Your Least Loss is Your First Loss
Wayne County Executive Warren Evans told the assembled self very important persons at the Mackinac Policy Conference last Friday that he now believes that his county government can avoid bankruptcy. “He is now comfortable with the options” was the report. Little did he know that, on the very same day, Wayne County Circuit Court Judge Lita Popke gave the County 48 hours to pay its retirees $ 49 million dollars to restore their 2010 ’13th check’ retirement benefit. Wayne County told the court flat out that it doesn’t have the money.
The Wayne County Commission voted yesterday to tap most of the last remaining funds in the County’s much abused Delinquent Tax Revolving Fund, however Warren Evan’s subsequent veto threat all but assures that this summer’s county property taxes will increase 1.23 mils to pay this judgement. This property tax increase will not even require a vote of affirmation under the Headlee Amendments to the Michigan Constitution, because it is pursuant to a court order.
’13th checks’ are a devious method of looting pension funds which began in the 1980’s, in Michigan. When some Michigan public pension funds earned more than their targeted rate of return in a year, say 8%, the ‘surplus’ earnings got doled out to retirees in the form of a 13th check. These 13th checks could amount to far more than the pension fund’s actually surplus. Retirees never had to give back their prior 13th check payments when the pension funds dialed up a big loss, so the 13th check was an opportunistic form of looting – not an equitable form of risk & gain sharing. This practice has occurred in state pension plans, county pension plans, and city pension plans across Michigan. The particular problem in Wayne County is that Robert Ficano stripped his pension funds of the 13th check payment funds in 2010 to make his books look better. Worst of all, Wayne County’s pension funds are only about 44% funded and their OPEB’s (retiree medical care, etc.) are essentially unfunded.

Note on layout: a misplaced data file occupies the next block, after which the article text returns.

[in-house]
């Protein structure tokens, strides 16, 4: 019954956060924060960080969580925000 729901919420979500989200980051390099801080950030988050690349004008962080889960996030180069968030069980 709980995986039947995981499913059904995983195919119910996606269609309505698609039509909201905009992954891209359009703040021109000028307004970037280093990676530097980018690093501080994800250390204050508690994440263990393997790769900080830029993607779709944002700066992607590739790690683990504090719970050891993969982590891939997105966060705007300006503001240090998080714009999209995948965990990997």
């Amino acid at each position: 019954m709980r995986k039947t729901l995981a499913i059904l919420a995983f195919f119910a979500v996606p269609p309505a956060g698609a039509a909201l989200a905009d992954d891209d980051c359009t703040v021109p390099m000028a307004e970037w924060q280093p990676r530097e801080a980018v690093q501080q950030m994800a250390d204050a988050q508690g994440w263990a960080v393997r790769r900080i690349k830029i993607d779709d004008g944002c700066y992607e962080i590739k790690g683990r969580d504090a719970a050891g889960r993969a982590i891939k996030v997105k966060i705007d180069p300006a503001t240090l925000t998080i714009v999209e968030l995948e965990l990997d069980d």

Wayne County’s accounting is nebulous, to be charitable. A read of their 2014 CAFR (22 MB document, it took a lot of lipstick to make this dead pig look good!) shows that the County is carrying forward an unassigned deficit of $ 82.8 million, and only got it down to this awful level by diverting $ 91.7 million from their dwindling Delinquent Tax Revolving Fund to their General Fund in 2014. Then, depending upon whom in Wayne County government you are talking to, Wayne County is still losing another $ 4 – $ 5 million each month.
This amounts to something over $ 50 million per year.